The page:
BOGOTA -- Colombian President Juan Manuel Santos confirmed late Monday that his administration is in negotiations with the nation’s largest guerrilla group as he hopes to bring the country’s 50-year civil conflict to an end.
In a brief speech, Santos said that he would pursue talks even as he keeps up military pressure on the Armed Revolutionary Forces of Colombia, or FARC. He also said the smaller National Liberation Army, or ELN, would also be included in a peace process.
“From the first day of my government I have fulfilled my constitutional obligation to search for peace,” he said. “We have been in exploratory conversations with the FARC to try to bring an end to the conflict.”
The confirmation comes after Colombian and Venezuelan news outlets had been reporting that Santos would announce peace talks in coming days.
Colombia’s RCN Radio and Venezuela’s TeleSur television reported that a preliminary framework for the talks had been reached in Cuba and that formal negotiations could begin as early as next month in Norway. It would mark the first time since 1999 that the country has acknowledged holding formal talks.
Santos’ remarks confirm rumors that had building for months. Former President Alvaro Uribe, in particular, has accused the government of engaging in secret negotiations behind the nation’s back.
Luis Eduardo Celis, a political analyst with Corporación Nuevo Arco Iris, which follows the conflict, said any dialogue with the guerrillas is positive, but he said Santos would need to produce results to keep the political tide form turning against him.
“His credibility will be at stake,” Celis said.
But talk of peace isn’t likely to translate to peace on the ground in the short term. The FARC and the government are likely to step up attacks in the run-up to negotiations, said Jeremy McDermott, the director of InSight – Organized Crime in the Americas, a non-profit that studies criminality in the hemisphere.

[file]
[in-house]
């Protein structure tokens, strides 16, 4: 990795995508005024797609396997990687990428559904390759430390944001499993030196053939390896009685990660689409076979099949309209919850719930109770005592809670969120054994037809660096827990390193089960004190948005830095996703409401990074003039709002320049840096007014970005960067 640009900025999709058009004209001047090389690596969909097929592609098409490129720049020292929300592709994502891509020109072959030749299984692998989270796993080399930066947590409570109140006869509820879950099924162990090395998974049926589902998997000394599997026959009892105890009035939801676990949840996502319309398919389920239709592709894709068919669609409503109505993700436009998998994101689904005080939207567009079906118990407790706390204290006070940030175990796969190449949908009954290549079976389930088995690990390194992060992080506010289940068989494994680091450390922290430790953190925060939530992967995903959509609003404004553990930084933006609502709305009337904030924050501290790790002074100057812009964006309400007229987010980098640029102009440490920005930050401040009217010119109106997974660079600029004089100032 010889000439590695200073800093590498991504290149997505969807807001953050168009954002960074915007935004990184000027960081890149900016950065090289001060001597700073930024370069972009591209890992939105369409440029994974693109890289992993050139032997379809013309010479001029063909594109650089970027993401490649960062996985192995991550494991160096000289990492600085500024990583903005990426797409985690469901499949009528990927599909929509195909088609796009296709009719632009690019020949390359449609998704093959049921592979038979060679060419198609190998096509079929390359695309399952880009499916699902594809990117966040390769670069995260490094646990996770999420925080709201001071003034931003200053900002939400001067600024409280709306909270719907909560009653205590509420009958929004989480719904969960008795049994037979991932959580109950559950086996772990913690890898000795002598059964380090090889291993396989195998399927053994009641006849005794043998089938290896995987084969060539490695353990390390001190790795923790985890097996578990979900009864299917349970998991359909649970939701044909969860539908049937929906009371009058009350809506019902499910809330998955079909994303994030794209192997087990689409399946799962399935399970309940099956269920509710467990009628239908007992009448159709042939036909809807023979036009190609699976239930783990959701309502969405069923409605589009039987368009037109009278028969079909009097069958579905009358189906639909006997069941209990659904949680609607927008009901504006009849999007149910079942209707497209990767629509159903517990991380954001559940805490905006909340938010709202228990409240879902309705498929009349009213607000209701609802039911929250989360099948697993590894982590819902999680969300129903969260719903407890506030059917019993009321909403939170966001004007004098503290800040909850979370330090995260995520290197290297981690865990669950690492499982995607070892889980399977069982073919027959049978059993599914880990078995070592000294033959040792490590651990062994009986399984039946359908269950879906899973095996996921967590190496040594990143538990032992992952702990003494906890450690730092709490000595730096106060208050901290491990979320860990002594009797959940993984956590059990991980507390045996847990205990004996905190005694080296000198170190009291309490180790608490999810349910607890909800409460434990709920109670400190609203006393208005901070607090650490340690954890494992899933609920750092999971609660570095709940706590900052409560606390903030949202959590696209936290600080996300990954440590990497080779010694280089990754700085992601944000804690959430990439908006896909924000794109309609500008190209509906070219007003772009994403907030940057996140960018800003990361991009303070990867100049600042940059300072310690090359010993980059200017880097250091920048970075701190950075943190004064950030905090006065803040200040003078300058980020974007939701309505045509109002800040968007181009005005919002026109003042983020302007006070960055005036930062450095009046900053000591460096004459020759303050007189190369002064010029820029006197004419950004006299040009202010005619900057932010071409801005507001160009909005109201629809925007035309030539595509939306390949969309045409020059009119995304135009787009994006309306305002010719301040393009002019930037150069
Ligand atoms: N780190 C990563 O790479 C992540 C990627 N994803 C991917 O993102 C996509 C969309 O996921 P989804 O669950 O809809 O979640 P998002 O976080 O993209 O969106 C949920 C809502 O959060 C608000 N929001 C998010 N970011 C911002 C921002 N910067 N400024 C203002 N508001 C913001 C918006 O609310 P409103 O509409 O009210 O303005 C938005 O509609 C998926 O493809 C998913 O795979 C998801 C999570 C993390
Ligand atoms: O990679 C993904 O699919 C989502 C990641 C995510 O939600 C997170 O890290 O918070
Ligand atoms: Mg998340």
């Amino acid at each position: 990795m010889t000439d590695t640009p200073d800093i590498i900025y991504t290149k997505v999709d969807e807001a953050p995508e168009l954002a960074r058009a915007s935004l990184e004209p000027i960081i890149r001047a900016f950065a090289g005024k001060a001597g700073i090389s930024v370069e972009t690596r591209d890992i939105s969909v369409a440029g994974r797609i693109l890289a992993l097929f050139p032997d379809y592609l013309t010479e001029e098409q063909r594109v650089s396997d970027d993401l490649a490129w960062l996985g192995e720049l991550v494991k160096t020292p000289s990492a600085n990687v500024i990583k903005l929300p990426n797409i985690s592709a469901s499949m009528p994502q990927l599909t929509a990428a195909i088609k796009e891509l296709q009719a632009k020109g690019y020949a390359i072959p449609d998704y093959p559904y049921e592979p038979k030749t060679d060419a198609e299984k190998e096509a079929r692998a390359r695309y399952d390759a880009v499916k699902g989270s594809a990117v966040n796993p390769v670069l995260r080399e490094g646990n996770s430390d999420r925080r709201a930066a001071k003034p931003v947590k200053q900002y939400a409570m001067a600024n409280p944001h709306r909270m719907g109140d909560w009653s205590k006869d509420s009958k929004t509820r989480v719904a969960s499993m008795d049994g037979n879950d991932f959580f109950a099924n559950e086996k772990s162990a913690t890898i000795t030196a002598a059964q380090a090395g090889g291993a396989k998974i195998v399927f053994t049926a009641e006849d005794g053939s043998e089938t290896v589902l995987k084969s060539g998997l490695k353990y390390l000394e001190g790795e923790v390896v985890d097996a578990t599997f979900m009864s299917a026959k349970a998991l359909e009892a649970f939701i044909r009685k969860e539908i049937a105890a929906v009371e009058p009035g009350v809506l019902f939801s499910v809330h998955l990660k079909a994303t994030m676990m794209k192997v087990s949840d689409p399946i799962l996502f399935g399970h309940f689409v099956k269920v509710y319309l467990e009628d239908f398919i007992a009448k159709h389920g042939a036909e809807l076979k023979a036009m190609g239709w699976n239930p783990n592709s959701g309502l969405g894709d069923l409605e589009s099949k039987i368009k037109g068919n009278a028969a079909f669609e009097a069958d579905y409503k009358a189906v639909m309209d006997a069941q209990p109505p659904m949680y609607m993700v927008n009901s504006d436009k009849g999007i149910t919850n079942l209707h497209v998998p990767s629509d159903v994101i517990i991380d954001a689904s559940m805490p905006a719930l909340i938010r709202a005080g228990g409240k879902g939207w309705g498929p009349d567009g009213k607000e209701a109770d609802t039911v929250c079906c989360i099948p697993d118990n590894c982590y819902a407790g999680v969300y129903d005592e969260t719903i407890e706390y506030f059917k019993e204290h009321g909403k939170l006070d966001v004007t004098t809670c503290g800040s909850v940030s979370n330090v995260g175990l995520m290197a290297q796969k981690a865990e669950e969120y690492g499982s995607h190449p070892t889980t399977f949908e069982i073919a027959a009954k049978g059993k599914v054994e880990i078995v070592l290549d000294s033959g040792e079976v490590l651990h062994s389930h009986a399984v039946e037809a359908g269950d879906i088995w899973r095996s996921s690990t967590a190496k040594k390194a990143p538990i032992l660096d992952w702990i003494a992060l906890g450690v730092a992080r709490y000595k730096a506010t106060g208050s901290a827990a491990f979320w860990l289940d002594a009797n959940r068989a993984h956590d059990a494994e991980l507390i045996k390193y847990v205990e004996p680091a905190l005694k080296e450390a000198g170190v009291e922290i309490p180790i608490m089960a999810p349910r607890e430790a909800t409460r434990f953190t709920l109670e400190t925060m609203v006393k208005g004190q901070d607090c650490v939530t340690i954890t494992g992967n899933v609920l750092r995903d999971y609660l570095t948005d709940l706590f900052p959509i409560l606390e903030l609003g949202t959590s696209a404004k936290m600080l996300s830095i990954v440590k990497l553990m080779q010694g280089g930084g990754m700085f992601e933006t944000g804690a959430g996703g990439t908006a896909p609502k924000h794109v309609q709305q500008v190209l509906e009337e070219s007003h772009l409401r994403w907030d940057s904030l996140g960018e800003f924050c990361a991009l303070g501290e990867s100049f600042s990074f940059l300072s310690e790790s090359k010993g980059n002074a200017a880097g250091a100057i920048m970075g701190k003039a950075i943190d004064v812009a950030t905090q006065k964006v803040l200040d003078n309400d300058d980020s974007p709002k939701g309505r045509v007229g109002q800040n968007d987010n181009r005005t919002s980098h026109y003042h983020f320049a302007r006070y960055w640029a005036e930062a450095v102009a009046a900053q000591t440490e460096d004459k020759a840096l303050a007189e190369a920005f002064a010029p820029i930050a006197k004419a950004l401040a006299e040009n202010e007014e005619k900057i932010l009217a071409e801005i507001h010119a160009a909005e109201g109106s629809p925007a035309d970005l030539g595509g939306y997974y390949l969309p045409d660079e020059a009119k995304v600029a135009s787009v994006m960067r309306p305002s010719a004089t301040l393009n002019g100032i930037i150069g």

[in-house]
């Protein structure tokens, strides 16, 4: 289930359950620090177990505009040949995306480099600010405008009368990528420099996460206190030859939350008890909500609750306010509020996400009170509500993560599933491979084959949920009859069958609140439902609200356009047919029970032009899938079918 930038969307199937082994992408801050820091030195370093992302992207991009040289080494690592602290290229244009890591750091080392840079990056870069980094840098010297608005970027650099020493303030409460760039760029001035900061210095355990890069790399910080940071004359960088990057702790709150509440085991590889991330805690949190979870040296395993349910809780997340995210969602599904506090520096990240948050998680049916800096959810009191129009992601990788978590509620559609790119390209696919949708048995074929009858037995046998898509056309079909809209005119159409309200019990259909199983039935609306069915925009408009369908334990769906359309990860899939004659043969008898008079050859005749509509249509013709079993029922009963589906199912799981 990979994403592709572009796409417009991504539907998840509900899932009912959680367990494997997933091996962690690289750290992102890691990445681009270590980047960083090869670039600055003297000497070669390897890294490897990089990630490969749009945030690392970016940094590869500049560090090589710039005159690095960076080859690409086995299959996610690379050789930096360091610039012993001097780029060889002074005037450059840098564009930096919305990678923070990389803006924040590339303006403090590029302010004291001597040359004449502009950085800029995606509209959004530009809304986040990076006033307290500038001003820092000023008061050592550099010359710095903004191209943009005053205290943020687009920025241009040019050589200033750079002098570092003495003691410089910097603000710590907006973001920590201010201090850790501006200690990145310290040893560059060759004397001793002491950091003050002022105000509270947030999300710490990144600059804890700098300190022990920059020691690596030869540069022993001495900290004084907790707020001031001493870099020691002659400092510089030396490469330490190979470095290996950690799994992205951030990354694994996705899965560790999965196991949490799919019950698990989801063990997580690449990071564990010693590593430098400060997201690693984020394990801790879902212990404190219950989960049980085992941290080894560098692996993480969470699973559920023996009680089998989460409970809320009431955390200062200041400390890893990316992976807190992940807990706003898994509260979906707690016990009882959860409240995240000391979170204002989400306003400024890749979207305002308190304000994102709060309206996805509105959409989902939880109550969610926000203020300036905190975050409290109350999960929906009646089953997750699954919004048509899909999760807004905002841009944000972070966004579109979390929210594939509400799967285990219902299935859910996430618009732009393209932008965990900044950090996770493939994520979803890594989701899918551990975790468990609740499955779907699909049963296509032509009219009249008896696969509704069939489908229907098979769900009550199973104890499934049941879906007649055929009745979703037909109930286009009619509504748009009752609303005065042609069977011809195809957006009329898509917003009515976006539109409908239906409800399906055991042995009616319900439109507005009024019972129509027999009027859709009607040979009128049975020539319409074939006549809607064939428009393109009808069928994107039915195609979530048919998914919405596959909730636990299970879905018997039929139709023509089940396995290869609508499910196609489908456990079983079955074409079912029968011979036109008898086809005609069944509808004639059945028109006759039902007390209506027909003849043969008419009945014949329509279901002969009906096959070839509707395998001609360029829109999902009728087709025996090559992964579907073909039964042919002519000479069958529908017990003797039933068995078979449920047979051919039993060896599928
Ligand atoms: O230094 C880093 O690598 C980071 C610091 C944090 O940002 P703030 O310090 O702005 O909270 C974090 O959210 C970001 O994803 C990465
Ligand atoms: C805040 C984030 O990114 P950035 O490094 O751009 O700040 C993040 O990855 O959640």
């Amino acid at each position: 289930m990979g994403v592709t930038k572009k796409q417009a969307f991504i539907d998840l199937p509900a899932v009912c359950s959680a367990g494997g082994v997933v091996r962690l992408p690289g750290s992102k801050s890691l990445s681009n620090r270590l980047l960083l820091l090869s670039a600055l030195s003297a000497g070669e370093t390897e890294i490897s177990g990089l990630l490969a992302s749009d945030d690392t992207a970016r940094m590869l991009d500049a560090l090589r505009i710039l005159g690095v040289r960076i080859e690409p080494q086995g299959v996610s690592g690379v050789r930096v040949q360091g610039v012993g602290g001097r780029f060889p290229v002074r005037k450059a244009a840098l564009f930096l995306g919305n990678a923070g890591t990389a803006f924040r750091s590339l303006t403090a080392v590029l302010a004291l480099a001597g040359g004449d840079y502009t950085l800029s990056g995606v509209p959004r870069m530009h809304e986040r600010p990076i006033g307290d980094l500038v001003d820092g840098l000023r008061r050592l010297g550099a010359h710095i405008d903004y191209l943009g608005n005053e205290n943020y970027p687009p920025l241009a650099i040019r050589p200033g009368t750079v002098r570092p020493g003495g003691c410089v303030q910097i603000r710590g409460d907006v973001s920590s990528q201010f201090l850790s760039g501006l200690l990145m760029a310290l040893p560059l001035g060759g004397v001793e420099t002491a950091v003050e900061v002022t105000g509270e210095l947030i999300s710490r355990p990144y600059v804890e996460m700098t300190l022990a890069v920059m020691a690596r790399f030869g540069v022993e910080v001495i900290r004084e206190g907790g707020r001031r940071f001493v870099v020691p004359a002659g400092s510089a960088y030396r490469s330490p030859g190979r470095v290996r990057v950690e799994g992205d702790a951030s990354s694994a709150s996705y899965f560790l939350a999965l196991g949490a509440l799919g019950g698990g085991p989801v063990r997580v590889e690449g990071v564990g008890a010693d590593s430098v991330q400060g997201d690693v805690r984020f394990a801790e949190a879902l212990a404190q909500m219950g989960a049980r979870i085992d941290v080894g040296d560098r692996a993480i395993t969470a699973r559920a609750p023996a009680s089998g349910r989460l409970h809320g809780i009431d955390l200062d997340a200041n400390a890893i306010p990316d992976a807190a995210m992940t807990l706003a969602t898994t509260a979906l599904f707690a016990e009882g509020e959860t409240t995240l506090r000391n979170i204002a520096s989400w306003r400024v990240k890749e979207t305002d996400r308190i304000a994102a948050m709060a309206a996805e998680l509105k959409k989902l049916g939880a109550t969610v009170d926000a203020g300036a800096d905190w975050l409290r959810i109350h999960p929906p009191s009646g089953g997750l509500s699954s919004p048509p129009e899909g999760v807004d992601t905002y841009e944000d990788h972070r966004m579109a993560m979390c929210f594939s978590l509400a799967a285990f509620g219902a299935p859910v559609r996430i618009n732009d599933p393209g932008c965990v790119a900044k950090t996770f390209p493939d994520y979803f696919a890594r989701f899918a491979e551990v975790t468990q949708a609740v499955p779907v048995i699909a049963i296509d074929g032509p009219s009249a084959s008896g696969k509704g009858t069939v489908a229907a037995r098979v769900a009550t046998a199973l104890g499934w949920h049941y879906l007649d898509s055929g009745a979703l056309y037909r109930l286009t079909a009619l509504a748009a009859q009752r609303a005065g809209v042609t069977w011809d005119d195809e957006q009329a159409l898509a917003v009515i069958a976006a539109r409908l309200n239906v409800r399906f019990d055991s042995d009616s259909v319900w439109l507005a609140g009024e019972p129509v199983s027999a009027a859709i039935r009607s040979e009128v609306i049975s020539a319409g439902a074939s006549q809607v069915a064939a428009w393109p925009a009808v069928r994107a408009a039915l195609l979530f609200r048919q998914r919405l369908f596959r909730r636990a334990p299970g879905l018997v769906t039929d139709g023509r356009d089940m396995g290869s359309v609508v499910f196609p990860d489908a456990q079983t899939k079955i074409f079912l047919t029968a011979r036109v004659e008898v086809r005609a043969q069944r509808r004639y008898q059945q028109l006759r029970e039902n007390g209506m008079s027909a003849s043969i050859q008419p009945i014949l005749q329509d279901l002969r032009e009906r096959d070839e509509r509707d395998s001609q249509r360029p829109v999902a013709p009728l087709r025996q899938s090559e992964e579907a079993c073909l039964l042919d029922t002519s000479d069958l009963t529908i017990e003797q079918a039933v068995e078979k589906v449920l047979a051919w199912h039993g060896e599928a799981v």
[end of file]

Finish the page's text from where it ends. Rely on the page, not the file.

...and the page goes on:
“They will seek to arrive at the negotiating table with the strongest hand they possibly can,” he said. On Monday, Santos said military operations would continue on “every centimeter of national territory.”
And the FARC has also been stepping up attacks in recent months, particularly on vital infrastructure.
Founded in 1964 with Marxist underpinnings, the FARC has increasingly resorted to drug trafficking and extortion to finance its survival. Many of its top leaders are facing extradition to the United States on drug charges, which would likely be a bone of contention in any negotiations.
Many in Colombia remember the 1999 peace process, when the violence-weary government demilitarized an area the size of Switzerland to try to hammer out an agreement with the rebels. Negotiations eventually broke down and many blamed the détente for allowing the guerrillas to regroup, strengthen and wreak havoc over the next decade.
On Monday, Santos said the country would “learn from past mistakes.”
The negotiations are likely to have deep political implications as Santos looks toward the 2014 presidential race. While a peace deal would make him a national hero, any setbacks will be seized by his adversaries, including Uribe, who has vowed to run a candidate against him.
On Sunday, Uribe referred to the rumored negotiations as he summed up Santos’ 24 months in office.
“Two years of clandestine talks, demoralizing the armed forces, weakening security and legitimizing [Venezuelan President Hugo] Chávez, protector of terrorists,” he wrote on Twitter.
Such attacks are likely to increase once talks get underway.
“The FARC are going to have an influence on the elections, and the 2014 results will depend on what happens from here on out,” Lázaro José Vivero Paniz, a columnist and former government negotiator in the 1999 peace process, wrote The Miami Herald. “Because this has become an election issue, there are many people who’ll want to play their cards either for or against it.”
For the time being, Santos may have the country behind him.
According to a poll by the Centro Nacional de Consultoría, published in El Tiempo Sunday, 74 percent of the population is in favor of peace talks.
In Monday’s speech, Santos said he would be providing more details in coming days.
“But Colombians can fully trust that the government is working with prudence and seriousness,” he said, “putting the welfare and peace of all the country’s inhabitants first.”